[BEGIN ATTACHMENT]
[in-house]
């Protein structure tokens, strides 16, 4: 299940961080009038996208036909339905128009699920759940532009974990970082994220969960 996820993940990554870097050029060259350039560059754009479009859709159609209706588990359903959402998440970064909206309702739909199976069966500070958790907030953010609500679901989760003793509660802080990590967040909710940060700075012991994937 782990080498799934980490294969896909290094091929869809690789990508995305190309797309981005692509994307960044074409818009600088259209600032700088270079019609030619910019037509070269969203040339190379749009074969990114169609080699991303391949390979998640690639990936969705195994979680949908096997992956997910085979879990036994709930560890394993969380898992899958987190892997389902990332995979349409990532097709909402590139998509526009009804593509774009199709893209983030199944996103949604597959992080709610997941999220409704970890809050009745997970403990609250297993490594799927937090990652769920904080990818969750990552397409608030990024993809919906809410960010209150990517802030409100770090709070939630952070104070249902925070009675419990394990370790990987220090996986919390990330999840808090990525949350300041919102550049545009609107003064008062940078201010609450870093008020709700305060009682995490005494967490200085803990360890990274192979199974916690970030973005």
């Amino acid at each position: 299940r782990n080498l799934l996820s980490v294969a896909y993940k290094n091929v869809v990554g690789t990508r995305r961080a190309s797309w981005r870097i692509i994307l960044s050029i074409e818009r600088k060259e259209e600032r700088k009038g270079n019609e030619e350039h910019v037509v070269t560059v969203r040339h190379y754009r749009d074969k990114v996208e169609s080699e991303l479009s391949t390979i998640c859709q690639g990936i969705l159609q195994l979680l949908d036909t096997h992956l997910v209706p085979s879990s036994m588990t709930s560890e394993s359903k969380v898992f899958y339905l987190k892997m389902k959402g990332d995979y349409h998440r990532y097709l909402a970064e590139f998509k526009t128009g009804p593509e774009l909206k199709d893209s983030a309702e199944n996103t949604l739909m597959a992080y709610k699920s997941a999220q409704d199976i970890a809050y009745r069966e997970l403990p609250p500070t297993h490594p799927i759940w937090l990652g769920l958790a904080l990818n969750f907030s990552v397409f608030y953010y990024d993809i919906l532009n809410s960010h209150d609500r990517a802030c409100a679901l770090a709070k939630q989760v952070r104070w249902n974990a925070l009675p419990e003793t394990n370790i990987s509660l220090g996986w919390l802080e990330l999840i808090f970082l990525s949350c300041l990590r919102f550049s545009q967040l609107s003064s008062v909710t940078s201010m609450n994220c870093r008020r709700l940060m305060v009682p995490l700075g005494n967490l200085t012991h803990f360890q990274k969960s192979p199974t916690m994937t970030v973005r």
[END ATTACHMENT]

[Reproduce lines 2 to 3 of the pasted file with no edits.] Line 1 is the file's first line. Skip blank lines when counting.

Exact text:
């Protein structure tokens, strides 16, 4: 299940961080009038996208036909339905128009699920759940532009974990970082994220969960 996820993940990554870097050029060259350039560059754009479009859709159609209706588990359903959402998440970064909206309702739909199976069966500070958790907030953010609500679901989760003793509660802080990590967040909710940060700075012991994937 782990080498799934980490294969896909290094091929869809690789990508995305190309797309981005692509994307960044074409818009600088259209600032700088270079019609030619910019037509070269969203040339190379749009074969990114169609080699991303391949390979998640690639990936969705195994979680949908096997992956997910085979879990036994709930560890394993969380898992899958987190892997389902990332995979349409990532097709909402590139998509526009009804593509774009199709893209983030199944996103949604597959992080709610997941999220409704970890809050009745997970403990609250297993490594799927937090990652769920904080990818969750990552397409608030990024993809919906809410960010209150990517802030409100770090709070939630952070104070249902925070009675419990394990370790990987220090996986919390990330999840808090990525949350300041919102550049545009609107003064008062940078201010609450870093008020709700305060009682995490005494967490200085803990360890990274192979199974916690970030973005």
């Amino acid at each position: 299940r782990n080498l799934l996820s980490v294969a896909y993940k290094n091929v869809v990554g690789t990508r995305r961080a190309s797309w981005r870097i692509i994307l960044s050029i074409e818009r600088k060259e259209e600032r700088k009038g270079n019609e030619e350039h910019v037509v070269t560059v969203r040339h190379y754009r749009d074969k990114v996208e169609s080699e991303l479009s391949t390979i998640c859709q690639g990936i969705l159609q195994l979680l949908d036909t096997h992956l997910v209706p085979s879990s036994m588990t709930s560890e394993s359903k969380v898992f899958y339905l987190k892997m389902k959402g990332d995979y349409h998440r990532y097709l909402a970064e590139f998509k526009t128009g009804p593509e774009l909206k199709d893209s983030a309702e199944n996103t949604l739909m597959a992080y709610k699920s997941a999220q409704d199976i970890a809050y009745r069966e997970l403990p609250p500070t297993h490594p799927i759940w937090l990652g769920l958790a904080l990818n969750f907030s990552v397409f608030y953010y990024d993809i919906l532009n809410s960010h209150d609500r990517a802030c409100a679901l770090a709070k939630q989760v952070r104070w249902n974990a925070l009675p419990e003793t394990n370790i990987s509660l220090g996986w919390l802080e990330l999840i808090f970082l990525s949350c300041l990590r919102f550049s545009q967040l609107s003064s008062v909710t940078s201010m609450n994220c870093r008020r709700l940060m305060v009682p995490l700075g005494n967490l200085t012991h803990f360890q990274k969960s192979p199974t916690m994937t970030v973005r």